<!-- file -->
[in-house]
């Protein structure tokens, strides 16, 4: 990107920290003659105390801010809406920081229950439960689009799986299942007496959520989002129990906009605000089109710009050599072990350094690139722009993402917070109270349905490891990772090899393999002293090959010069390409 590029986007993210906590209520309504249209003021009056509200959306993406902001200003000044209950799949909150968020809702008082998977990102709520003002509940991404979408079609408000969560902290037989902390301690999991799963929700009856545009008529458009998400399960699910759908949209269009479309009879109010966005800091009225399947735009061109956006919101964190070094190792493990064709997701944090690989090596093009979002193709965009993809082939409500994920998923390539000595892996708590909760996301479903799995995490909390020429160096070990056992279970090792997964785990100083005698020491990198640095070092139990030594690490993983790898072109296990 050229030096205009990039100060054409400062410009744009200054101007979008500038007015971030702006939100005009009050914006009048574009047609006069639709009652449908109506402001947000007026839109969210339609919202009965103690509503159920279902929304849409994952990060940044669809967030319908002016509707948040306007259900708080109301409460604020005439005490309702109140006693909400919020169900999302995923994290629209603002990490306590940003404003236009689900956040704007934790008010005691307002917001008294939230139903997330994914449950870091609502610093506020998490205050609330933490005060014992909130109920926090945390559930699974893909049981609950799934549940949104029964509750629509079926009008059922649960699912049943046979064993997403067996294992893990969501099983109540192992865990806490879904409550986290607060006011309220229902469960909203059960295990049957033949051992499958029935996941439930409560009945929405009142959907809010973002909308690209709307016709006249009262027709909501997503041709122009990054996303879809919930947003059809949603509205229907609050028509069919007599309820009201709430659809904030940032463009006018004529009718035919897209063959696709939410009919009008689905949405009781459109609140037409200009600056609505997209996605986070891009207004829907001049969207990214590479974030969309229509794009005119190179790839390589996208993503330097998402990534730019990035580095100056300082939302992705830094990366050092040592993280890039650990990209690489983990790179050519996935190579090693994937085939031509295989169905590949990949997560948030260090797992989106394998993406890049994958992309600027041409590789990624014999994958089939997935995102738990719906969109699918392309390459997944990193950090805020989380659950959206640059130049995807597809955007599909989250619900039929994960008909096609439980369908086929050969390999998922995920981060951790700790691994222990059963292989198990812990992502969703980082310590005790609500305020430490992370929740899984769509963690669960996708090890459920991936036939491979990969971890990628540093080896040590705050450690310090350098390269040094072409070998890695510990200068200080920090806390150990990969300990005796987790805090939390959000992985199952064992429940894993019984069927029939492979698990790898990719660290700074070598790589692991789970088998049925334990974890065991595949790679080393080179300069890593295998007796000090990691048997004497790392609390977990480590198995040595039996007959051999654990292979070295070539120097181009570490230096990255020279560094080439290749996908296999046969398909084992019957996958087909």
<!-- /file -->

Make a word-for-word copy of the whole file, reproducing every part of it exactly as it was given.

[in-house]
């Protein structure tokens, strides 16, 4: 990107920290003659105390801010809406920081229950439960689009799986299942007496959520989002129990906009605000089109710009050599072990350094690139722009993402917070109270349905490891990772090899393999002293090959010069390409 590029986007993210906590209520309504249209003021009056509200959306993406902001200003000044209950799949909150968020809702008082998977990102709520003002509940991404979408079609408000969560902290037989902390301690999991799963929700009856545009008529458009998400399960699910759908949209269009479309009879109010966005800091009225399947735009061109956006919101964190070094190792493990064709997701944090690989090596093009979002193709965009993809082939409500994920998923390539000595892996708590909760996301479903799995995490909390020429160096070990056992279970090792997964785990100083005698020491990198640095070092139990030594690490993983790898072109296990 050229030096205009990039100060054409400062410009744009200054101007979008500038007015971030702006939100005009009050914006009048574009047609006069639709009652449908109506402001947000007026839109969210339609919202009965103690509503159920279902929304849409994952990060940044669809967030319908002016509707948040306007259900708080109301409460604020005439005490309702109140006693909400919020169900999302995923994290629209603002990490306590940003404003236009689900956040704007934790008010005691307002917001008294939230139903997330994914449950870091609502610093506020998490205050609330933490005060014992909130109920926090945390559930699974893909049981609950799934549940949104029964509750629509079926009008059922649960699912049943046979064993997403067996294992893990969501099983109540192992865990806490879904409550986290607060006011309220229902469960909203059960295990049957033949051992499958029935996941439930409560009945929405009142959907809010973002909308690209709307016709006249009262027709909501997503041709122009990054996303879809919930947003059809949603509205229907609050028509069919007599309820009201709430659809904030940032463009006018004529009718035919897209063959696709939410009919009008689905949405009781459109609140037409200009600056609505997209996605986070891009207004829907001049969207990214590479974030969309229509794009005119190179790839390589996208993503330097998402990534730019990035580095100056300082939302992705830094990366050092040592993280890039650990990209690489983990790179050519996935190579090693994937085939031509295989169905590949990949997560948030260090797992989106394998993406890049994958992309600027041409590789990624014999994958089939997935995102738990719906969109699918392309390459997944990193950090805020989380659950959206640059130049995807597809955007599909989250619900039929994960008909096609439980369908086929050969390999998922995920981060951790700790691994222990059963292989198990812990992502969703980082310590005790609500305020430490992370929740899984769509963690669960996708090890459920991936036939491979990969971890990628540093080896040590705050450690310090350098390269040094072409070998890695510990200068200080920090806390150990990969300990005796987790805090939390959000992985199952064992429940894993019984069927029939492979698990790898990719660290700074070598790589692991789970088998049925334990974890065991595949790679080393080179300069890593295998007796000090990691048997004497790392609390977990480590198995040595039996007959051999654990292979070295070539120097181009570490230096990255020279560094080439290749996908296999046969398909084992019957996958087909």